Pre-bye win boosts Warriors' confidence

There aren’t many better ways to go into a bye round than off the back of a victory over a team at the top end of the NRL ladder.

Following a 30-20 victory over the Penrith Panthers on Sunday afternoon, Warriors coach Andrew McFadden was pleased his players could enjoy a week off without the burden of a last-up defeat weighing on their minds.

“We are really happy with the win, it is pretty important going in to the bye,” McFadden said following his side’s win which saw them outscore the Panthers three tries to one in the second half.

“We go into the bye now and get a good break, the players really need it and it certainly gives us some momentum to project off.

“We are keeping ourselves in there and giving ourselves a chance.”

In their last pre-bye match, in Round 13, the Warriors surrendered a halftime lead to go down 34-18 to the Rabbitohs in Perth, which several of the playing group admitted was a stumbling block in their quest to build mid-season momentum.

This time around the New Zealanders go into the rest week full of confidence and belief, after running down the Panthers, who had been on a five-game winning streak going into the match.

“It was a tough game, they are a really good side Penrith, an awkward style to play,” McFadden said.

“We have been really competing for the full 80 for the majority of the time [this season].

“We had that one little blip against Souths, but aside from that we have been working really hard for each other.”

While pleasing, the game wasn’t always pretty.

The Warriors wasted a dominant opening 20 minutes in which they led 12-0 early to trail 16-12 at the break, and produced a whopping 38 missed tackles in total.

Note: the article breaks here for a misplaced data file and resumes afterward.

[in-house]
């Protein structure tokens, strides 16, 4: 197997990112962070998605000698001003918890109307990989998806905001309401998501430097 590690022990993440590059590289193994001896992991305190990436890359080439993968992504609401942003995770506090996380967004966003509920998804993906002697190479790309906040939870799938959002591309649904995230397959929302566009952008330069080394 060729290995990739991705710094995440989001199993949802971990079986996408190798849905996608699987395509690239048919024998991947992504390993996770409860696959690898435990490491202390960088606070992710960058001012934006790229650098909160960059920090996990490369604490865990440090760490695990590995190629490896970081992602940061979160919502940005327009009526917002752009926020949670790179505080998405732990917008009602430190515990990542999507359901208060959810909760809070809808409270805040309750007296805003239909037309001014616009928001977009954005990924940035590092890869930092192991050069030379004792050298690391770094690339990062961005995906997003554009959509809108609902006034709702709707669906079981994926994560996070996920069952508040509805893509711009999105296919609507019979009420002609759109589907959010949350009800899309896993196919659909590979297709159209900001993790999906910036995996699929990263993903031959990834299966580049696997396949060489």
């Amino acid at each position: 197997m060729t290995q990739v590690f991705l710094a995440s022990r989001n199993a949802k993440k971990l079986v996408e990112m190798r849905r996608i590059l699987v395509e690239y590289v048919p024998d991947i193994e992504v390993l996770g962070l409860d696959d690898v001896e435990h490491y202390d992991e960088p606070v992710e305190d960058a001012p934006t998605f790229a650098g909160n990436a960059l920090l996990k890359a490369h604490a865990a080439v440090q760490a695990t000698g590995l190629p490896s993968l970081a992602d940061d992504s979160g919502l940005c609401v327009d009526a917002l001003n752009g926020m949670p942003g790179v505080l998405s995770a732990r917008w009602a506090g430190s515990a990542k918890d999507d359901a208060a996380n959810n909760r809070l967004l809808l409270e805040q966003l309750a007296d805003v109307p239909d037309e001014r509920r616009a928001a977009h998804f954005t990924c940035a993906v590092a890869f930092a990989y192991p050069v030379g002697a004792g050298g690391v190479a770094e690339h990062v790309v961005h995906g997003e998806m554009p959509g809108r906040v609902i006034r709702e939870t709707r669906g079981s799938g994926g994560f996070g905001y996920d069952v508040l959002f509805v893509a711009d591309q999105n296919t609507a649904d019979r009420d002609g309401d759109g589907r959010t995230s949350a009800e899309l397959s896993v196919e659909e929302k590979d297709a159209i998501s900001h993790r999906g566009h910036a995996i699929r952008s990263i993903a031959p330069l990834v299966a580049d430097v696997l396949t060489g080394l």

“We certainly addressed that at halftime,” McFadden said.

“We were travelling really well but it was just that we put ourselves under pressure for no real reason.

“It is something we need to learn from but you don’t have a perfect game all the time and we are finding a way to win which is pleasing.”

Captain Simon Mannering took the blame for the momentum shift which saw Penrith score 16 points in the last 12 minutes of the first stanza.

“We knew it wasn’t going to be easy, we got off to a great start but they were always going to put us under pressure at some stage,” Mannering said.

“I put my hand up for that, I started that momentum swing with a poor error and they came right back at us and put us under a lot of pressure.

“We came out at halftime and addressed that and got back on our own game. I think it shows that when we do that it tends to work.”

Meanwhile, despite having Nathan Friend and Jayson Bukuya leave the field with head knocks, and Ben Henry complaining of knee pain, McFadden didn’t believe the injury concerns were too serious at this stage.